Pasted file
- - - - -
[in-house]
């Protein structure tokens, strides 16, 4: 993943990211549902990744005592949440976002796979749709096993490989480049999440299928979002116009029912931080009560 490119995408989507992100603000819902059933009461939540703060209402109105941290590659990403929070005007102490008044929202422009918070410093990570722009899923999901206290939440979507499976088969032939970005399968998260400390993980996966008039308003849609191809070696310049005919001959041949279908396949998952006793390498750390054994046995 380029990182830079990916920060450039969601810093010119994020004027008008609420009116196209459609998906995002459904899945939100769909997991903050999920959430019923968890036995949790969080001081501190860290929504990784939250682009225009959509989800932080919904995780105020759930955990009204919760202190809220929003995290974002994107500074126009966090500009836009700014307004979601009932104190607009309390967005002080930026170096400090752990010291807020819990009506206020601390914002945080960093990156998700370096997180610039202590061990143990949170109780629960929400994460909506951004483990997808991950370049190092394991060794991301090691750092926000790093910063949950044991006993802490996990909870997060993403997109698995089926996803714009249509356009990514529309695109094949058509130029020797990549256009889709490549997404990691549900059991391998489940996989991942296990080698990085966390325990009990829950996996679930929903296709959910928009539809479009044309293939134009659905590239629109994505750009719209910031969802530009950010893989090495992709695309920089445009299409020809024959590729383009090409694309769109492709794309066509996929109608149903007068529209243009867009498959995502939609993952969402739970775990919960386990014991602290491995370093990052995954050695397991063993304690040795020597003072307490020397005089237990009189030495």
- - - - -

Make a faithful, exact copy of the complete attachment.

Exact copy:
[in-house]
């Protein structure tokens, strides 16, 4: 993943990211549902990744005592949440976002796979749709096993490989480049999440299928979002116009029912931080009560 490119995408989507992100603000819902059933009461939540703060209402109105941290590659990403929070005007102490008044929202422009918070410093990570722009899923999901206290939440979507499976088969032939970005399968998260400390993980996966008039308003849609191809070696310049005919001959041949279908396949998952006793390498750390054994046995 380029990182830079990916920060450039969601810093010119994020004027008008609420009116196209459609998906995002459904899945939100769909997991903050999920959430019923968890036995949790969080001081501190860290929504990784939250682009225009959509989800932080919904995780105020759930955990009204919760202190809220929003995290974002994107500074126009966090500009836009700014307004979601009932104190607009309390967005002080930026170096400090752990010291807020819990009506206020601390914002945080960093990156998700370096997180610039202590061990143990949170109780629960929400994460909506951004483990997808991950370049190092394991060794991301090691750092926000790093910063949950044991006993802490996990909870997060993403997109698995089926996803714009249509356009990514529309695109094949058509130029020797990549256009889709490549997404990691549900059991391998489940996989991942296990080698990085966390325990009990829950996996679930929903296709959910928009539809479009044309293939134009659905590239629109994505750009719209910031969802530009950010893989090495992709695309920089445009299409020809024959590729383009090409694309769109492709794309066509996929109608149903007068529209243009867009498959995502939609993952969402739970775990919960386990014991602290491995370093990052995954050695397991063993304690040795020597003072307490020397005089237990009189030495």